Since writing the first entry about summer reading projects, I’ve made a little progress. The Imperial Eunice garden has its first planted bed, I wrote an article about it (forthcoming in the American Community Garden Association’s Community Greening Review 2013) and drafted another one about what we know from books in libraries. During the move to the green cottage in Eunice, I seem to have lost a book I promised to review for the fall.
But I ordered several more, in my ongoing life of learning, following Joni Mitchell’s famous line “Life is for learning” (if it’s not famous, it should be). She forgot to say how fascinating the journey is. Recently I discovered the writer Alberto Manguel, whose title The Library at Night convinced me to order it. Yet the first line almost made me put the book away, as it assumed that theology was a minor blip in the history of human thought and that everyone knows that the universe seems to have no meaning nor purpose.
But rather than hurl the book across the room,* remember that “learning” involves studying what one disagrees with. Relaxed with cats and a book before going to sleep, still I could drop my own limits and meet the author Manguel in his book, in his own library (of which he provided a picture), and reaffirm the value of paper books to provide the connections he discovers as he meditates on the mingling of authors in the library at night.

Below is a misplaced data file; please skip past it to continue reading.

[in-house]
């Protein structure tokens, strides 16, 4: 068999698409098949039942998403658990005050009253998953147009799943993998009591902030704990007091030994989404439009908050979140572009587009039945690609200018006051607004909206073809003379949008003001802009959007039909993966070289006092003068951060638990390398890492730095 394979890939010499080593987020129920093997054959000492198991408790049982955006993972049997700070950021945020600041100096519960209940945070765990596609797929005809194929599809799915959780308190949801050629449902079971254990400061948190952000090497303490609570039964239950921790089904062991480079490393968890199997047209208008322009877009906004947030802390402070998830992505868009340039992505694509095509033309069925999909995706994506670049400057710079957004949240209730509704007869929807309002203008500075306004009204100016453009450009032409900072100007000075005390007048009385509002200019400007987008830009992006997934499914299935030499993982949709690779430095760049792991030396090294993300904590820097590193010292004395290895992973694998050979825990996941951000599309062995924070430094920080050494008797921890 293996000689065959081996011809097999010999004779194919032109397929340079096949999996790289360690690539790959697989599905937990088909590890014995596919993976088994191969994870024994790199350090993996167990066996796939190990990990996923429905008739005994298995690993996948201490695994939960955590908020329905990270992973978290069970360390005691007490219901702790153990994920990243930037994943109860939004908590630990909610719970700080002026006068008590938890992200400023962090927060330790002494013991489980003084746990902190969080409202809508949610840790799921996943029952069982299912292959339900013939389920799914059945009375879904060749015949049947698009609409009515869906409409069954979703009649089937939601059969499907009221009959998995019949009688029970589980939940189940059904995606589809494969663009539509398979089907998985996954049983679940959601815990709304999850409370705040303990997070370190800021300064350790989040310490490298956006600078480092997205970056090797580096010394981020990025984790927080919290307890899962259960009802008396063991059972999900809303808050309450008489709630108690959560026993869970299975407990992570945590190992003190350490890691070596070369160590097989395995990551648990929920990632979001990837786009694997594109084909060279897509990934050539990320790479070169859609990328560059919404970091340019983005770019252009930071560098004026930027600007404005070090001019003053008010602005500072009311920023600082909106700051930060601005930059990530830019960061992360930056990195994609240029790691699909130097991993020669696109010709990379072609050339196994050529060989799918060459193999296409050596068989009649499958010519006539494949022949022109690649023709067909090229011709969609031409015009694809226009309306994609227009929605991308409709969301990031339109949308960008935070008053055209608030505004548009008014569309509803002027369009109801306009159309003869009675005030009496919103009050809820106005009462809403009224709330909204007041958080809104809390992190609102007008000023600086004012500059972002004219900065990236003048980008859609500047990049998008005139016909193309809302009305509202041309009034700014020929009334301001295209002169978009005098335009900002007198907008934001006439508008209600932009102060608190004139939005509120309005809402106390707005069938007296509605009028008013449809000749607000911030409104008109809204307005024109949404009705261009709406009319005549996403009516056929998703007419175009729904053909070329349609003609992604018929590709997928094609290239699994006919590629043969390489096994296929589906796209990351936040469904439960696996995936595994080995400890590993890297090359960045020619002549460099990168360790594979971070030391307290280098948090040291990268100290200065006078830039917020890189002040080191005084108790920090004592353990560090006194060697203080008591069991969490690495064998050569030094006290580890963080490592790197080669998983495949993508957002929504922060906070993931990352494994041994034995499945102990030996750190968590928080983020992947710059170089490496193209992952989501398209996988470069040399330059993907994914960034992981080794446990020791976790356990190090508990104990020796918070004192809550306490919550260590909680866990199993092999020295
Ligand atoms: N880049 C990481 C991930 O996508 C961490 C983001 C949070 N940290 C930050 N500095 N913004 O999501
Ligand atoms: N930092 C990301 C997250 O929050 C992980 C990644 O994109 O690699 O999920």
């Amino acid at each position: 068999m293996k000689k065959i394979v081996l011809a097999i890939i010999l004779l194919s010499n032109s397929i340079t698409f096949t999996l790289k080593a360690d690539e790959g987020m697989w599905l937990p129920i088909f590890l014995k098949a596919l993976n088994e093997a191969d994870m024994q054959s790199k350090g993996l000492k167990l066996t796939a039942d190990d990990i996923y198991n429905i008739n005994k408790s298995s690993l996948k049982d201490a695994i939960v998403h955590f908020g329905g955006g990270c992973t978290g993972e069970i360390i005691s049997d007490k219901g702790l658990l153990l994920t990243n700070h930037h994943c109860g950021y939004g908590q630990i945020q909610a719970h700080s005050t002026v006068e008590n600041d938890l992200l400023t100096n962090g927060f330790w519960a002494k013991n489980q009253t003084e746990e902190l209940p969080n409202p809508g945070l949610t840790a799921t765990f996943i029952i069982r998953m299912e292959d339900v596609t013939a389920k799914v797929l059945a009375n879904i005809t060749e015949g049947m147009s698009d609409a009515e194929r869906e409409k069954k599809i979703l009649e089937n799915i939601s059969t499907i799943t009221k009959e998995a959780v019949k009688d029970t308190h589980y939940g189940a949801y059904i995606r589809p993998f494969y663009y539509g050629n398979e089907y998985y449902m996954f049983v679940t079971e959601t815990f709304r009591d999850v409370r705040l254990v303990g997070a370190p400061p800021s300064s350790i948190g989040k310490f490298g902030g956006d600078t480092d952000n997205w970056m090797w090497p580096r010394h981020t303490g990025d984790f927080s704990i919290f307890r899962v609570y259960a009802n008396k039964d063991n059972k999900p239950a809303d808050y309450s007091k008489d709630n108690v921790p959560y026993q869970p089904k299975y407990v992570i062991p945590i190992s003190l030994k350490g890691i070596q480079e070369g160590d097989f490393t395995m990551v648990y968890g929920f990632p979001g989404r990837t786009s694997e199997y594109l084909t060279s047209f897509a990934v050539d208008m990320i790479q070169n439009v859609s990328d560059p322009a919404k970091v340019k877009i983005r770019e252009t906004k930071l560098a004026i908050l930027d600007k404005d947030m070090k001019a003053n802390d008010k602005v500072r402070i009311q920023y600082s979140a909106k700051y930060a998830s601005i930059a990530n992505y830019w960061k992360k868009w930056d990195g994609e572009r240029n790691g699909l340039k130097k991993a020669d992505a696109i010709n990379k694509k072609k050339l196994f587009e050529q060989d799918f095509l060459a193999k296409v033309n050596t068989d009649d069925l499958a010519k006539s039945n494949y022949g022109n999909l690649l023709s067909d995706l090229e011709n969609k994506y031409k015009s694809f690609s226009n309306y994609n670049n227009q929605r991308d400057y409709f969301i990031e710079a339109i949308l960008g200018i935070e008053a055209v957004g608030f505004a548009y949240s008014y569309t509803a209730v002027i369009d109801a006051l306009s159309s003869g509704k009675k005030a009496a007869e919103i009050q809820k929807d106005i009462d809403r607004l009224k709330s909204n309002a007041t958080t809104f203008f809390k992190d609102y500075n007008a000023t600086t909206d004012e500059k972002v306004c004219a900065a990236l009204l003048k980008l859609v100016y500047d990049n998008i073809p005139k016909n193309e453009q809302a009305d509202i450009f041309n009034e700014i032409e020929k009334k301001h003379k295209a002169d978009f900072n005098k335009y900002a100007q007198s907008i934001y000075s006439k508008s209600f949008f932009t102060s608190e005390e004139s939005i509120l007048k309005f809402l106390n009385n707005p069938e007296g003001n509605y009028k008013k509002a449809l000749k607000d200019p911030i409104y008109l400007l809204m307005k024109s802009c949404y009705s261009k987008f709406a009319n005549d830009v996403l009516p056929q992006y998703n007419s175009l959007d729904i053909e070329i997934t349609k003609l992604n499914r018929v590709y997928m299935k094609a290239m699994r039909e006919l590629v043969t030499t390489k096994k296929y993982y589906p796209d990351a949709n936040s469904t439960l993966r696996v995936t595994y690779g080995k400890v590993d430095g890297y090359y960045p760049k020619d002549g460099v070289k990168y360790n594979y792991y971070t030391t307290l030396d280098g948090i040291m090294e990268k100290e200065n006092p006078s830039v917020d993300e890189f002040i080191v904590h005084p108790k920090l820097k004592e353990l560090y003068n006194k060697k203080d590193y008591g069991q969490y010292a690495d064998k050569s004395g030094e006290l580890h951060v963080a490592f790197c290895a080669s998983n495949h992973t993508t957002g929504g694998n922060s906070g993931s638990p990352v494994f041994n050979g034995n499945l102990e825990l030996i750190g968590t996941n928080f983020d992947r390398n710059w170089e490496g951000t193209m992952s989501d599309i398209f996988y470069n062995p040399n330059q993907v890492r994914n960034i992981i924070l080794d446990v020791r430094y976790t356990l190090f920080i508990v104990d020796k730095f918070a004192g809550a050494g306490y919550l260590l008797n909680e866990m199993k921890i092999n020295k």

How do you know who you are if you don’t know anyone else? Books allow that knowledge.
*Texas concealed-carry fans, take note:
“on Sept. 2, 1921, in Los Angeles: Standing at the corner of American Avenue and East Ocean Boulevard, R. L. Grant was approached by his estranged wife, who proceeded to “pull an automatic pistol from the folds of her dress.” The Los Angeles Times reported: “As he saw his wife about to shoot, Grant hurled a book at her hand. His aim was accurate and probably saved his life.” Yet another reason, I suppose, to carry a concealed book at all times.”
James McWilliams, in the New York Times Sunday Book Review, July 5, 2013. http://www.nytimes.com/2013/07/07/books/review/clunkers.html?nl=books&emc=edit_bk_20130705